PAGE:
The Browns’ run defense has been completely ineffective, allowing 205.5 yards per game.
That could prove to be problematic against Ray Rice, Willis McGahee and Le’Ron McClain, the architects of a running game that ranks fourth in the league with 164 yards on the ground per game.
Last year, Baltimore ran the football 85 times for 344 yards against the Browns.
Former Ravens running back Jamal Lewis is out due to a hamstring injury and will be replaced by Jerome Harrison and rookie James Davis.
And Baltimore is allowing just 41 rushing yards per game and 2.2 yards per carry to rank first overall in run defense, not allowing a 100-yard rusher in 37 consecutive games.
“When you play an opponent like Baltimore, the margin for error is very small," Mangini said. "They can exploit you defensively, they can exploit you offensively."
The Ravens are ranked atop several power polls this week.
Unlike college football, though, those polls don’t matter at all in the NFL.
"We don’t care, we don’t particularly want that," Harbaugh said. "That’s not a place we’re comfortable with."
The Ravens are intent on going 3-0 for the second time in franchise history, not on focusing on former NFL coach Steve Mariucci labeling them the team to beat in the AFC.
"It doesn’t matter where you are," Lewis said. "Bottom line, just come out and play hard-nosed football and just try to keep getting wins."
Without question, the bandwagon is gaining a lot of passengers these days.
"That’s the NFL," wide receiver Derrick Mason said. "One week you’re winning and everyone loves you. The next week you’re losing and everyone hates you.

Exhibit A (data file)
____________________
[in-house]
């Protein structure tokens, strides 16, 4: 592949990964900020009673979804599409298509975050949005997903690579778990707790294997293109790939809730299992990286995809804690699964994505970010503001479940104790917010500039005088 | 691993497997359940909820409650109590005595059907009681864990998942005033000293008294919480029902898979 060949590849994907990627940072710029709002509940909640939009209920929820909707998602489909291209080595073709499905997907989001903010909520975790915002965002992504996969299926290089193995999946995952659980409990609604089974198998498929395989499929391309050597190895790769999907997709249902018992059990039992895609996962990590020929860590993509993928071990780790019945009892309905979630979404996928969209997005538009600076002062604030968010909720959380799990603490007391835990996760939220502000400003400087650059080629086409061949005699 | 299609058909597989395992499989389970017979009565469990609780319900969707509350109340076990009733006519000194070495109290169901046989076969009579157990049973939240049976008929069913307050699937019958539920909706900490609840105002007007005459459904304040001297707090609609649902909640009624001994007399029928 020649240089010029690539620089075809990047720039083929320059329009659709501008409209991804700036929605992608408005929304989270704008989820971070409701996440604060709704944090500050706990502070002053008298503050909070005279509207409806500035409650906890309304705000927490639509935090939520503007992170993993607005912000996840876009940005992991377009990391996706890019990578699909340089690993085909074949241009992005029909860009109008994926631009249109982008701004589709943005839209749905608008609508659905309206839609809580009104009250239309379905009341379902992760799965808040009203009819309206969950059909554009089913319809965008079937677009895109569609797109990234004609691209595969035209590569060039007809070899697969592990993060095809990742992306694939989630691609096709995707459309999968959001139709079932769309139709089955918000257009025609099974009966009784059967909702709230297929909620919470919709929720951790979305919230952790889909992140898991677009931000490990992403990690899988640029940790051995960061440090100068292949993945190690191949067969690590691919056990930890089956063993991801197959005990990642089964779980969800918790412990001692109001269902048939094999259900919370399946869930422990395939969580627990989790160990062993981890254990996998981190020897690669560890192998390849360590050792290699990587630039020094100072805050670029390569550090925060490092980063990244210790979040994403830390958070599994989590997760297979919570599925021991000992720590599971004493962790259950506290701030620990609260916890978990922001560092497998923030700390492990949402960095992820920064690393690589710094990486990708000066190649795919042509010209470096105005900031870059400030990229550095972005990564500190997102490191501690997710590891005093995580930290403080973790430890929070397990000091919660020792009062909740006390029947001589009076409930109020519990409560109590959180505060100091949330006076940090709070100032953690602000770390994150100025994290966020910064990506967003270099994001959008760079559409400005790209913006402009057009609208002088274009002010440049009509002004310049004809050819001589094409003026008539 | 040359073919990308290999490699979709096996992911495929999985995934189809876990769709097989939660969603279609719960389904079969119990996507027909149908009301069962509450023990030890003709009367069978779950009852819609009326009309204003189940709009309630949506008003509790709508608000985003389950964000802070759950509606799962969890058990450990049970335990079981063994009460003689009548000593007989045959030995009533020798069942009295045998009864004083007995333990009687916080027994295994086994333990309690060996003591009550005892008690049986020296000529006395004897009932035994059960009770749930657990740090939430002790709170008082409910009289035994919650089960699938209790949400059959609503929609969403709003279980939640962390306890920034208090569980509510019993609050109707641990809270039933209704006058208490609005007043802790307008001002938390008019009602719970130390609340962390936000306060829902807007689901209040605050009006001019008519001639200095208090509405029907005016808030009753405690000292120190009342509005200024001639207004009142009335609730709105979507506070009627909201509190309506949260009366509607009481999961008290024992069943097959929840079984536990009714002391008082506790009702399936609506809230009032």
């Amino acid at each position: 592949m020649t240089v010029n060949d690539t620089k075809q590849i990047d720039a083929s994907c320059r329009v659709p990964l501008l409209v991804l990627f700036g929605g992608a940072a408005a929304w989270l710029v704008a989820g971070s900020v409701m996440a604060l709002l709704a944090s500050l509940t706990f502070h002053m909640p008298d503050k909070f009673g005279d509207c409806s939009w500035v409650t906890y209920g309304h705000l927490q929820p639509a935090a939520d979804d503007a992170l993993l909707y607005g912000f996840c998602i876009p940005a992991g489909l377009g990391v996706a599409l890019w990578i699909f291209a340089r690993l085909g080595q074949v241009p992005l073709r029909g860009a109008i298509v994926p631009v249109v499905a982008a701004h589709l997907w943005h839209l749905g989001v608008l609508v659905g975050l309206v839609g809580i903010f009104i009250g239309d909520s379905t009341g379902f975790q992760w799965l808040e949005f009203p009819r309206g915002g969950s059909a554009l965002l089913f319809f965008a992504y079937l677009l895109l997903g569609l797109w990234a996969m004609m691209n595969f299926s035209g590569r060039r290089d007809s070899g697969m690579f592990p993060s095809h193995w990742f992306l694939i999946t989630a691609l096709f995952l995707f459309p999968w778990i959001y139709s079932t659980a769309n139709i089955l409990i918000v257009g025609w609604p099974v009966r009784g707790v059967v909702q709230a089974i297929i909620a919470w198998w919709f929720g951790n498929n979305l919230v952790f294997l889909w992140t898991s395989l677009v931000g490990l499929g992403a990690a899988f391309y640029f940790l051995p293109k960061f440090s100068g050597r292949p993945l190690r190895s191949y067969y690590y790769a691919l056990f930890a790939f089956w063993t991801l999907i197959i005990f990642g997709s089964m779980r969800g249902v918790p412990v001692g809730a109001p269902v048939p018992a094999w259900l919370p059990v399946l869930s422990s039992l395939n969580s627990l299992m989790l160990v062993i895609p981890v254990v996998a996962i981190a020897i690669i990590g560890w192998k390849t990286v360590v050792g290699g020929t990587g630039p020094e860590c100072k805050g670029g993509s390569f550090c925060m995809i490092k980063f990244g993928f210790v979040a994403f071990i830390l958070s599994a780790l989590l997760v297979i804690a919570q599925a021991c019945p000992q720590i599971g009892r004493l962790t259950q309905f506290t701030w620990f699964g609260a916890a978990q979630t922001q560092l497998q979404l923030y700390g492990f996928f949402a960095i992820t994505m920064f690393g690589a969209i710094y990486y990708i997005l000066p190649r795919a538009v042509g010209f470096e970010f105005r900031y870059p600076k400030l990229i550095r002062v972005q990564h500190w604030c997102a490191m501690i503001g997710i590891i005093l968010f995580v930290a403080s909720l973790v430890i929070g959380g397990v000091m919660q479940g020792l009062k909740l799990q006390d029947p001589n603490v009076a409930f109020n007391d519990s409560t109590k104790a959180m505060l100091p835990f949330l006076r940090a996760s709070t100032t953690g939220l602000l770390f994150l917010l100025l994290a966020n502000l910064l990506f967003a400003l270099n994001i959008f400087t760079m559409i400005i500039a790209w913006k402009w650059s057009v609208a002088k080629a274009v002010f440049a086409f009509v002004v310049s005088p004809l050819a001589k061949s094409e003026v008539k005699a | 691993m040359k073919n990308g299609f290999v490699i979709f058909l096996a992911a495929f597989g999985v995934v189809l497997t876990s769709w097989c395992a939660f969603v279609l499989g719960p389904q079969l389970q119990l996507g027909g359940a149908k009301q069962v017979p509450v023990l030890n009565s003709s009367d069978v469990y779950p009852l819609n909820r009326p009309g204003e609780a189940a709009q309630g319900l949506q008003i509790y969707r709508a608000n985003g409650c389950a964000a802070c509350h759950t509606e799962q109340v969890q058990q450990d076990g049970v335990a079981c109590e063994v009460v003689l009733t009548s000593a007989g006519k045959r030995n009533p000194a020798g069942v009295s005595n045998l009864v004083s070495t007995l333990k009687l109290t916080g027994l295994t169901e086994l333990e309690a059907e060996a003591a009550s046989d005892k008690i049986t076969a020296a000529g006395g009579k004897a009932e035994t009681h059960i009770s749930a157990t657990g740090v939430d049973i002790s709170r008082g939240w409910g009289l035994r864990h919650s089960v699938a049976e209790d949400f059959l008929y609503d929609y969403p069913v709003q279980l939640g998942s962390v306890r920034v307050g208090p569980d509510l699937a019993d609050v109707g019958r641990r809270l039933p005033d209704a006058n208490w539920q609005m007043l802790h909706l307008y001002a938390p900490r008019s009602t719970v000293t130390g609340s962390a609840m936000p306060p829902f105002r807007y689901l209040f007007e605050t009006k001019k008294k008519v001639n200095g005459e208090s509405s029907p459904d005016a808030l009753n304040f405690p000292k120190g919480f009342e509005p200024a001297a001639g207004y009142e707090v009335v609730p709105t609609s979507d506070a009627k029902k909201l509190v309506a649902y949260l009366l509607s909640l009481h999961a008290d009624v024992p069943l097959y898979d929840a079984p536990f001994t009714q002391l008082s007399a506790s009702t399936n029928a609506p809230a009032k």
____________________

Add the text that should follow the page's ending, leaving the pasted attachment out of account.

“People’s opinion changes like the wind. So, you can’t take any stake in it. What you have to do as a player is just keep on playing regardless of if they have you ranked high or low."
From a strategic standpoint, the Ravens need this game as much as any other. Especially since it’s a division game.
Looking past the Browns and focusing on next week’s game against the New England Patriots wouldn’t be advisable.
"A division game is critical," Harbaugh said. "It counts for a game-plus because that gives you a tiebreaker advantage in the division. It puts a loss on a divisional opponent, and the first thing you play for is the divisional championship.
"We know what kind of talent they have. We know what’s at stake for them. They’re going to be coming in here and doing everything possible to win this game."
NOTES: The Ravens downgraded starting offensive tackle Jared Gaither from probable to questionable due to an illness. Gaither didn’t feel well when he arrived at the Ravens’ training complex Saturday for practice. If Gaither can’t go, then rookie Michael Oher would start at left tackle and the Ravens might have Marshal Yanda start at his old right tackle spot. Gaither said Friday that he felt better and is going to play. … The Browns ruled out kicker Phil Dawson due to a right calf injury and signed Billy Cundiff to kick in his place. … The Browns cut former Ravens running back Cedric Peerman to create a spot for Cundiff. … The Browns also ruled out offensive linemen Floyd Womack and Rex Hadnot. … Johnson is a potential game-time decision due to a shoulder injury.